3) Lindsey Vonn’s Olympic swansong
As 33 years of age, this was surely the last Olympic hurrah for, Lindsey Vonn, the greatest skier in US history. Yet despite four overall World Cup titles to her name, her Olympic medal tally has never been as impressive, due to a host of injuries and misfortunes. Going into these Games, she had a gold and a bronze to her name, and was primed for gold in the downhill and possibly a further medal in the Super-G. She retires from the Olympics following PyeongChang with just one more medal to her name – the bronze in the Downhill. At 33, she’s the oldest woman to win an Olympic alpine medal. But, whatever the medal tally, few would challenge the fact that she’s the best female alpine skier of all time. She intends to continue skiing on the World Cup circuit – her final career goal is to surpass Swedish legend Ingemar Stenmark’s record of 86 career World Cup victories. You can read more in our recent feature ‘Lindsey Vonn retires from Olympics’ HERE.
4) A Tongan cross-country skier
You may recall Pita Taufatofua, whose oiled, muscular body made front page news when he appeared half naked at the opening ceremony of the Rio Olympics in 2016. There he represented Tonga in taekwondo. This time he was back, to represent Tonga as a cross-country skier, having started the sport only after Rio, and having qualified only in January. Although his cross-country skiing results were nothing to write home about, once again Pita stole the show at the PyeongChang opening and closing ceremonies (as we reported in an earlier story: ‘Tongan shirtless in PyeongChang subzero temperatures’ HERE).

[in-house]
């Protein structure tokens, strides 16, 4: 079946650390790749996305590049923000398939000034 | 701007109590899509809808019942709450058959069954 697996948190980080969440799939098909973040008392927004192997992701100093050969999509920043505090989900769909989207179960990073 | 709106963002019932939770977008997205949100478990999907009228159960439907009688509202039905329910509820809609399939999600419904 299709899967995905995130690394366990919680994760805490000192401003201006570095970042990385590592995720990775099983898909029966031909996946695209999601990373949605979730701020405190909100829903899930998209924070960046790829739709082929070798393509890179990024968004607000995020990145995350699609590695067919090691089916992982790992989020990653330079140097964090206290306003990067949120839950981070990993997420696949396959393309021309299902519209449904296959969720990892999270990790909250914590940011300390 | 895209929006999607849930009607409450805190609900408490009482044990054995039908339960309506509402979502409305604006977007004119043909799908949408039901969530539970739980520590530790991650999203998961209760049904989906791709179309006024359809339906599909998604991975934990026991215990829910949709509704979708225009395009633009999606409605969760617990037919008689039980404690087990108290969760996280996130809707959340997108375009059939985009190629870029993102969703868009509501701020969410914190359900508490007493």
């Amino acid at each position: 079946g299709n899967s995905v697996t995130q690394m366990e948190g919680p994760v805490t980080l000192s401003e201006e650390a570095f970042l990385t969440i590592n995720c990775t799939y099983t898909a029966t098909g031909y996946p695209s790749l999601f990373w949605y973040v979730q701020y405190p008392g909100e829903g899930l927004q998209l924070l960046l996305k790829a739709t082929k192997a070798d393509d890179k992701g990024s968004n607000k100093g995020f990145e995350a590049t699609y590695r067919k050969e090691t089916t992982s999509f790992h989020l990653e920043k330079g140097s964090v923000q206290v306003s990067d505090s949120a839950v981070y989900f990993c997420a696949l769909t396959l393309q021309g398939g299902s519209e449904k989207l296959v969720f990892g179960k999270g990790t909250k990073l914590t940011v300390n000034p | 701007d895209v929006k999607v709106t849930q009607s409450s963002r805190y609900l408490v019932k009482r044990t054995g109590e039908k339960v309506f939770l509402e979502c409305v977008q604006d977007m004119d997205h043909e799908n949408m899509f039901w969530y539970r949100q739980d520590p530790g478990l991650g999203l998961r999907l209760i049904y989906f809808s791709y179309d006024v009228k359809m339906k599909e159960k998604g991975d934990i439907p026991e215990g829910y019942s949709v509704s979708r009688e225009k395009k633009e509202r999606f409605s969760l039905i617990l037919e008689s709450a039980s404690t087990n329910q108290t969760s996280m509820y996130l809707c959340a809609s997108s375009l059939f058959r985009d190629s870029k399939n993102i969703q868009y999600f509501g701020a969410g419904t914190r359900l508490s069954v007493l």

5) The Nigerian and Jamaican women’s bobsleigh teams
There was high drama at the bobsleigh competition, with two extraordinary stories behind the scenes away from the medal podium. First of all, two Nigerian women became the first Africans to represent their country on ice – in a bobsleigh – in a Winter Olympics. Three years ago, Seun Adigun (who’d competed as a hurdler at the London Olympics in 2012), decided to build a wooden sled and started practising in Houston, without snow. Thanks to a 14-month, $75,000-plus crowdfunding campaign, she and team-mates and fellow former runners Akuoma Omeoga and Ngozi Onwumere, dubbed the ‘Super Eagles’ had a new sled and were able to take part as the first African bobsleigh team to compete at a Winter Games. They came 20th. They were delighted.